OSU Extension News Release
It is once again hunting season in Oklahoma. As hunters find success in the field and harvest wildlife, it is important to consider how to safely handle the carcasses to stay safe. Wildlife can be infected with various zoonotic diseases that are transmissible to humans. Additionally, wildlife often harbors ticks and fleas which are disease vectors and can transmit diseases.
Some of the diseases that may be encountered in Oklahoma and can infect hunters include ehrlichioses, leptospirosis, Lyme disease, tularemia, trichinosis, rabies, Rocky Mountain spotted tick fever, salmonella, and swine brucellosis. Hunters often become wary when they observe odd behavior in wildlife or notice injury or signs of disease on animal carcasses. However, the absence of these obvious signs should not cause complacency in the safe handling of harvested animals. Any animal should be treated as a potential source of infection.
There are several ways to protect yourself when handling wildlife carcasses. First, avoid direct contact with any body fluids such as blood, lymph fluid, urine, feces, and saliva. When handling carcasses, always wear disposable gloves that provide a barrier between you and the animal. Two layers of gloves are a good idea to provide an extra layer of protection in case a tear develops in a glove. Also, wear some type of eye protection to keep body fluids from splashing into your eyes. A face shield will provide better protection by also covering your mouth and nose which could be points of entry.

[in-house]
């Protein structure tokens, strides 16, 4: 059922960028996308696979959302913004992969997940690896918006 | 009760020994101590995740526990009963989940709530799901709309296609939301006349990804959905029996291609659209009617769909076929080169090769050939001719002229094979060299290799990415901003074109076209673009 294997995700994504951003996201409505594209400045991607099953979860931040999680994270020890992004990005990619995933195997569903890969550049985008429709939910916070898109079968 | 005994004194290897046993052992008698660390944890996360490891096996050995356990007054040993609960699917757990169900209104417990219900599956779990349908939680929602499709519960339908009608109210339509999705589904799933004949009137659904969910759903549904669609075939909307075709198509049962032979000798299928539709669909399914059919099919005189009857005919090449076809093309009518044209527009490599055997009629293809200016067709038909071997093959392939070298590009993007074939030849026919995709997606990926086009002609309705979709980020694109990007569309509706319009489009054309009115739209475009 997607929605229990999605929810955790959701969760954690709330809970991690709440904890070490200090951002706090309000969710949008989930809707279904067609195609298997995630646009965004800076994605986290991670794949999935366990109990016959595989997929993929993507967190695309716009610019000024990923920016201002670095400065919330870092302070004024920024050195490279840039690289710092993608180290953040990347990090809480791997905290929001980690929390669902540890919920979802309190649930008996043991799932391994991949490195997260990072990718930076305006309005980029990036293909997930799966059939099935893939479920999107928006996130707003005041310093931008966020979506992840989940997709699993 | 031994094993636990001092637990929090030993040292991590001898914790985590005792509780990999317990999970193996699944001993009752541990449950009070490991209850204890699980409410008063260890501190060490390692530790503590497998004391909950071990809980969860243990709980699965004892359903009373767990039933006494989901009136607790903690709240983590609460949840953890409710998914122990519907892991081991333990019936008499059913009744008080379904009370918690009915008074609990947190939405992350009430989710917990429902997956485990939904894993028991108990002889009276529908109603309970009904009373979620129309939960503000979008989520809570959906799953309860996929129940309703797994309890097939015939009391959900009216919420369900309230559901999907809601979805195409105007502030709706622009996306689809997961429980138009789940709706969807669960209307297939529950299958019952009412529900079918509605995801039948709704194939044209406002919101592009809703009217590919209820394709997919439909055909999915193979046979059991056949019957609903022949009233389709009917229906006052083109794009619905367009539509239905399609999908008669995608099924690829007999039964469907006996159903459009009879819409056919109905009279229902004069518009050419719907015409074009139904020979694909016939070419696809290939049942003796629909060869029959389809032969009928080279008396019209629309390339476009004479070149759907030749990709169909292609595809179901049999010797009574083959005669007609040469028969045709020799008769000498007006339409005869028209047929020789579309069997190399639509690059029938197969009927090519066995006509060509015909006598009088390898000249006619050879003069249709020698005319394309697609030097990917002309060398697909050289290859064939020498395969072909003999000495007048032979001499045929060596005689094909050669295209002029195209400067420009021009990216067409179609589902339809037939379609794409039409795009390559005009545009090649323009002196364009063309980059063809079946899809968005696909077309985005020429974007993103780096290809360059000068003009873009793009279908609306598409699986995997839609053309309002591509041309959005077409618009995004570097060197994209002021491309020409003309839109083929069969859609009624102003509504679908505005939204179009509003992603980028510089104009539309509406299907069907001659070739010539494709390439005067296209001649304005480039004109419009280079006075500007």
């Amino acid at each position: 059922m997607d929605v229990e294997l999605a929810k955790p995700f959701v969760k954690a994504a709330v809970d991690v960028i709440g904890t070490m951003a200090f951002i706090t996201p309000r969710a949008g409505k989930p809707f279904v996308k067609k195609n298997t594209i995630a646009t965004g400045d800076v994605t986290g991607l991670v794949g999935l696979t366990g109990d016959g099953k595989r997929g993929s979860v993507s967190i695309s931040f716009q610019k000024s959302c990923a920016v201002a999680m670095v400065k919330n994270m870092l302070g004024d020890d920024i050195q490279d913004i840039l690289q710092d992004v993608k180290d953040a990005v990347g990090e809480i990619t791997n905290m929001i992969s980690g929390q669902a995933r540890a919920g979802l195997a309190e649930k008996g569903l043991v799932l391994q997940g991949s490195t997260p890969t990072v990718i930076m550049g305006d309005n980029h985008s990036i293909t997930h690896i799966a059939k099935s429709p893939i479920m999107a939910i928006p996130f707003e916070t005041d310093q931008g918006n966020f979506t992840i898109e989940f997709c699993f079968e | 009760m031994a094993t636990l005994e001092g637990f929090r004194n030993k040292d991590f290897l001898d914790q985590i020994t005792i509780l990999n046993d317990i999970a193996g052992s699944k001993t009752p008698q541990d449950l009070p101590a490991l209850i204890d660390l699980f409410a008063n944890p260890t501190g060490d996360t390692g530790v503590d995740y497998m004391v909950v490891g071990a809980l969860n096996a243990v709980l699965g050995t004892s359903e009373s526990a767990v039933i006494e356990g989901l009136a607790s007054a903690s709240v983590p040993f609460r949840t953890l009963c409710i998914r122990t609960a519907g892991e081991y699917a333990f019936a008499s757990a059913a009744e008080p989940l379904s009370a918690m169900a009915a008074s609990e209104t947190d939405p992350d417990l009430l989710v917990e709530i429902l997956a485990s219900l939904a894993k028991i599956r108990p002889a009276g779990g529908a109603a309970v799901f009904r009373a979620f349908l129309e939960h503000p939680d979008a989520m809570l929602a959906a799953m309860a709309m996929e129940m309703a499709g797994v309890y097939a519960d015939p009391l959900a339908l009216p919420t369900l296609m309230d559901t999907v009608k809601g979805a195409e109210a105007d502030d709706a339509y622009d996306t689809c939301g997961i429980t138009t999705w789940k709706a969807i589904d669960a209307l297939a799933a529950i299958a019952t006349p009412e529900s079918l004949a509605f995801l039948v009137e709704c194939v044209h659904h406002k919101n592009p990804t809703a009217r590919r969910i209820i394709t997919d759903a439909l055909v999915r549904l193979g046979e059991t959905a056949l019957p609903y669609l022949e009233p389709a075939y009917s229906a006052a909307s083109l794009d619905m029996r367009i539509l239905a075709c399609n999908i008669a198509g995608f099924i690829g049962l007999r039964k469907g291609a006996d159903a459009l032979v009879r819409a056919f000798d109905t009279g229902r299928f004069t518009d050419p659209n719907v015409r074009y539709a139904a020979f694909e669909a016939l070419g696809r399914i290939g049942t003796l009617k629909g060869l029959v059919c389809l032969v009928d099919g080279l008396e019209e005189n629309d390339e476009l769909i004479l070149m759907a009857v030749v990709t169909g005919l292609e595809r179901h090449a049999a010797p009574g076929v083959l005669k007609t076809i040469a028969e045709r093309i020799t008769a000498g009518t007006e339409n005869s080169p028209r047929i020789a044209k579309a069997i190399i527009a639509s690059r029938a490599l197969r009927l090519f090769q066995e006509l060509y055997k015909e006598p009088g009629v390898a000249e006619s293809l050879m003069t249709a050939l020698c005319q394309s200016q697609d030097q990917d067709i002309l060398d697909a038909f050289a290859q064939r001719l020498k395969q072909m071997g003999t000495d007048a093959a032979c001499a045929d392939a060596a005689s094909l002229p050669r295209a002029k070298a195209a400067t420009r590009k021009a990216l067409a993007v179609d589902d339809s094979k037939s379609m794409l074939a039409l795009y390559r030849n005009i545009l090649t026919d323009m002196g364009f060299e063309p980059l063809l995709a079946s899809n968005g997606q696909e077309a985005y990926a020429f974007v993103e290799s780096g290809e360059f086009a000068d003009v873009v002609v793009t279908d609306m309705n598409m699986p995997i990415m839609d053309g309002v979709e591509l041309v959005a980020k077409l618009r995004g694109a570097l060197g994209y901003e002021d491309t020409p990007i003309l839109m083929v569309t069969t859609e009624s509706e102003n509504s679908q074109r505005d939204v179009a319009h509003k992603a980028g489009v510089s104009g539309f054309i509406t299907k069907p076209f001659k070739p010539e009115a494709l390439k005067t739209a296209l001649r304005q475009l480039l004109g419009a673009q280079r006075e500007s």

Take your time when cleaning harvested animals and make sure you have adequate lighting which will help prevent cutting yourself with a knife or being injured by broken bones on the carcass. When removing gloves, look for any injury on your hands that might indicate a glove was pierced. If you see any cuts, immediately treat them with antiseptic. Wash your hands, arms, and face immediately after handling the carcass. Also wear gloves and face protection when packaging meat for storage.
Wildlife often have ticks and fleas. These potential disease vectors will seek a new host as the wildlife carcass cools. Spraying yourself with insect repellant prior to handling the wildlife will help keep them off you, but be sure to examine your entire body immediately after handling the carcass and remove any ticks or fleas found.
When cooking wildlife, use a meat thermometer to ensure you are heating the meat to USDA recommended safe temperatures. Note that the safe temperature for wildlife may differ from recommendations for domestic animals. For example, while trichinosis has largely been eliminated form domestic pork, it may be present in feral hogs and bear. Therefore, cook the meat to 160°F to kill this disease.
Finally, if you develop symptoms that may indicate a zoonotic disease, be sure to tell your doctor that you have recently handled wildlife. Many diseases have similar symptoms such as fever, body aches, diarrhea, and nausea. Doctors may attribute your symptoms to a more common illness such as influenza since many zoonotic diseases are rarely encountered by the general public. It is critical to communicate with your healthcare provider to get proper care.